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Workers’ Rights Amendment to Illinois’ Constitution

June 1, 2021

In November of 2022, Illinoisans will be voting to elevate workers’ rights to a constitutional level. Voters will weigh in on whether the state’s constitution should be amended to include a provision that will establish fundamental rights for workers to collectively bargain and unionize. The amendment would effectively ban so-called “right-to-work” laws in Illinois.

The Workers’ Rights Amendment – also known as House Joint Resolution Constitutional Amendment 34 and Senate Joint Resolution Constitutional Amendment 11 – would prevent Illinois from ever passing a state law or local ordinance “that interferes with, negates, or diminishes the right of employees to organize and bargain collectively over their wages, hours, and other terms and conditions of employment and workplace safety.” This amendment would ensure that workers across the state have the freedom to collectively bargain so their voices are more powerful.

Anywhere from 19 to 22 states across the nation have proposed “right-to-work” laws each year between 2013 and 2017, including Indiana, Michigan, and Wisconsin. Currently, 27 states have these laws. Illinois does not have a “right-to-work” law on the books, and data shows that Illinois workers and the state’s economy have fared better as a result.

May 2021 report from the Illinois Economic Policy Institute and the Project for Middle Class Renewal at the University of Illinois at Urbana-Champaign found that “right-to-work” states are worse at building middle-class jobs and delivering economic growth.  According to data, Illinois workers earn higher wages, are more likely to have health insurance coverage, have higher rates of homeownership, and are more productive than their counterparts in the 27 states with “right-to-work” laws.  These findings accounted for factors such as cost of living, occupation, race and gender, and wages and income.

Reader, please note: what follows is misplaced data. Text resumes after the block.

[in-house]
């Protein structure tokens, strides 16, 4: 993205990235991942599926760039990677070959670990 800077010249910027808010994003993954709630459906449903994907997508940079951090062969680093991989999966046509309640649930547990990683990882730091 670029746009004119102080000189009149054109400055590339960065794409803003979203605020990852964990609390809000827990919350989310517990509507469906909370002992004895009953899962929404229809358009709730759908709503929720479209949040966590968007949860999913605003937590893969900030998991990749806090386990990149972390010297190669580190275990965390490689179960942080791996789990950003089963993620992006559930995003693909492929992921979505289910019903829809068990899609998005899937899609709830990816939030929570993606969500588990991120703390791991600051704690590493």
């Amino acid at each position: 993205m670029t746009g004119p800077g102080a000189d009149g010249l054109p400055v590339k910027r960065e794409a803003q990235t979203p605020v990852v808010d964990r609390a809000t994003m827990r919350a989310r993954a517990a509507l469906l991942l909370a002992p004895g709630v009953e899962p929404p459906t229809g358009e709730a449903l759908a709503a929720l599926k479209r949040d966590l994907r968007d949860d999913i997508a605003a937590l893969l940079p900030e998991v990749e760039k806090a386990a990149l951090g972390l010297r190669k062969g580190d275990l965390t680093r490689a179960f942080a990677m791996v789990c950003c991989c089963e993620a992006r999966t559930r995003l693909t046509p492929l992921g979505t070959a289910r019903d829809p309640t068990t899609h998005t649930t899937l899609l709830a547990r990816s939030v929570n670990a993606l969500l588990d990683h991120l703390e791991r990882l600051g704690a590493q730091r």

Research continues to show us that collective bargaining offers workers solid pathways into good, middle-class jobs. Construction workers and signatory contractors certainly know this, and voters and elected officials are coming around to understand this even more. In 2018, Missouri voters overwhelmingly rejected a “right-to-work” law. Additionally, Governor Jim Justice of West Virginia recently admitted that “right-to-work” failed in West Virginia and that the policy has not been a magic bullet for attracting businesses and jobs.

Just last week, a bi-partisan majority in the Illinois General Assembly passed the Workers’ Rights Amendment on to allow voters to decide whether Illinois should ban “right-to-work” permanently. As the COVID-19 pandemic has impacted working people, we need to make sure workers have the pay, benefits, resources, and protections they deserve. The Workers’ Rights Amendment is a major step in that direction. “Right-to-work” is not only harmful to working families, but it’s also bad economic policy.

By passing the Workers’ Rights Amendment in November of 2022, Illinoisans can ensure the hard-working people of Illinois have access to good, family-sustaining jobs at a time when Illinois and the nation are in dire need of both.